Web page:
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Marriage and Creation

by Jan 24, 2019News in General

January 23, 2019

No Spouse is Everything

Gary Thomas — 

Don’t you think it would be cruel to ask your spouse to hold down five jobs?

Let’s say your wife is a university professor, but you expect her to also serve as a detective in the police department, an investment advisor at a local bank, a case worker for child protective services, and sell new cars on the weekend.

That would be insane, right?

Or say your husband operates a Chick-Fil-A, but you expect him to also coach the high school football team, be a plumber on the weekend, serve as head librarian at the local seminary, and inspect houses during his “free time.”

Hopefully, no one would ask their spouse to hold down five jobs, but many of us ask our spouses to be five different people.

And that’s just as cruel as asking them to hold down five jobs.

Can we accept that given the human condition, no spouse is the “total package?”

Louis of Granada (a sixteenth century Dominican Friar) paints a beautiful portrait of how we must learn to honor God as creator by pointing to the variety we find in nature. God doesn’t use a cookie-cutter to shape his world. Every creature has certain weaknesses and strengths. We honor God when we learn to celebrate the beauty of one creature without asking it to have the strengths of other creatures. Those worship God the most who celebrate the frailty of a hummingbird and the bulk of a rhinoceros.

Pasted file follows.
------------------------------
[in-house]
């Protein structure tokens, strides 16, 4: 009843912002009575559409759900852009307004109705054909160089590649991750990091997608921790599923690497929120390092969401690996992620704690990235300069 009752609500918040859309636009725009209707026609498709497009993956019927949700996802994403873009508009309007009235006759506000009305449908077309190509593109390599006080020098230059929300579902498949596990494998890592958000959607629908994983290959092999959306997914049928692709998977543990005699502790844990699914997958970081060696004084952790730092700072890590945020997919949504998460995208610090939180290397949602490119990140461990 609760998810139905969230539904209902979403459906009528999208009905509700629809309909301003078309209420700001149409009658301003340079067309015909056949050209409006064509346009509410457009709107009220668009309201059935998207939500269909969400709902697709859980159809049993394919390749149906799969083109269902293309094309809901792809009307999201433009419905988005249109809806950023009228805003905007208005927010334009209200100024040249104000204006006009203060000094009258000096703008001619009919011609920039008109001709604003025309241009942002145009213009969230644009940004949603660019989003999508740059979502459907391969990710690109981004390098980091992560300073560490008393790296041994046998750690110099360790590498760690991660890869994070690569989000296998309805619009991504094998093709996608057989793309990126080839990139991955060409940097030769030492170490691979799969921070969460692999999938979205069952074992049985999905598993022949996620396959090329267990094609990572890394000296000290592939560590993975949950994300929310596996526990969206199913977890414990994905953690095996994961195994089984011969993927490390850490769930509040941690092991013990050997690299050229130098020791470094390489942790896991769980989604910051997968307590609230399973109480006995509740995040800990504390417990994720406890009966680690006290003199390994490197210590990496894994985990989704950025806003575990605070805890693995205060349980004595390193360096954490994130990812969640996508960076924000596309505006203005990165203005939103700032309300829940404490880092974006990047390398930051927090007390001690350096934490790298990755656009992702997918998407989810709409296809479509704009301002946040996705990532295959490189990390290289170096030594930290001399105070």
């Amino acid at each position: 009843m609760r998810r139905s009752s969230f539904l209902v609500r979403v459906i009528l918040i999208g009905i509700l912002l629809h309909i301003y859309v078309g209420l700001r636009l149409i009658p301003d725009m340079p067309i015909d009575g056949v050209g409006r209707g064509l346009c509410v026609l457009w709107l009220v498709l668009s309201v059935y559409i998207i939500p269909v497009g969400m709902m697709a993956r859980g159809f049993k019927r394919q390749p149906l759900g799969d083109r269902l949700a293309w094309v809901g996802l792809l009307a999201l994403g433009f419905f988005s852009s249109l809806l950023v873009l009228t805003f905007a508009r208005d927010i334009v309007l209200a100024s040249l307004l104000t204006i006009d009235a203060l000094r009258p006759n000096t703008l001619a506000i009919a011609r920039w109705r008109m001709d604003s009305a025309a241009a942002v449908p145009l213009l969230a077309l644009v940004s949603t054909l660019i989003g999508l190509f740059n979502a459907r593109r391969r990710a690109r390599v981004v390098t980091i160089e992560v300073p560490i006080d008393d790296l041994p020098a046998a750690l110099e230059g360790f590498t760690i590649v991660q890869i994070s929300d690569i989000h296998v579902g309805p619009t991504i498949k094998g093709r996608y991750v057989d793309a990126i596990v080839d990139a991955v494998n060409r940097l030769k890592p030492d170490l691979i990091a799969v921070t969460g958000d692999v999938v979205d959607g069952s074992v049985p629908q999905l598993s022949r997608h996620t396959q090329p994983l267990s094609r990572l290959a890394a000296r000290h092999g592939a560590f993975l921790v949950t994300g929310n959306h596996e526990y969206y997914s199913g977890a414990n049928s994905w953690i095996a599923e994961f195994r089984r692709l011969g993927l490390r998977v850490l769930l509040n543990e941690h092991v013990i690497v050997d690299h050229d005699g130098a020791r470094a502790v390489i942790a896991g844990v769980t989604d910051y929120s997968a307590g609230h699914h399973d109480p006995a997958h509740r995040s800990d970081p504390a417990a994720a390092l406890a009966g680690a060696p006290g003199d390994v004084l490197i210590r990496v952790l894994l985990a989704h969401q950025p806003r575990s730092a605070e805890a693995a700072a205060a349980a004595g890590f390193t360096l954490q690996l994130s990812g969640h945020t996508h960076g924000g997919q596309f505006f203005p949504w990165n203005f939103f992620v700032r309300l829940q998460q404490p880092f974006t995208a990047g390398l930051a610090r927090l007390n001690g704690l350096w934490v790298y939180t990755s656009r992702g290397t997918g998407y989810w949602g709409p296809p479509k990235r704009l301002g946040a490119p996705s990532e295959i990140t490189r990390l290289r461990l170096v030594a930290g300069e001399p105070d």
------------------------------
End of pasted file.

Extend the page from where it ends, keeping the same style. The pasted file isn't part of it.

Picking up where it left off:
Here’s how Louis describes it:

“We find beautiful variety in the works of nature, where the Sovereign Creator wisely apportions all gifts or qualities so that the lack of one perfection is compensated by the possession of another. The peacock, which has a harsh and displeasing voice, possesses a beautiful plumage; the nightingale delights the ear, but has no charms for the eye; the horse bears us where we will and is valuable in camp and field, but is rarely used for food; the ox is useful for farm and table, but has scarcely any other qualities to recommend him; fruit trees give us food, but have little value for building; forest trees yield no fruit, but afford us the necessary material for erecting our dwellings. Thus we do not find all qualities or all perfections united in one creature, but that variety among them which constitutes the beauty of nature and binds them to one another by a mutual and necessary dependence.”

So what’s “better”—a nightingale or a peacock? There’s no objective “correct” answer to that question.

 

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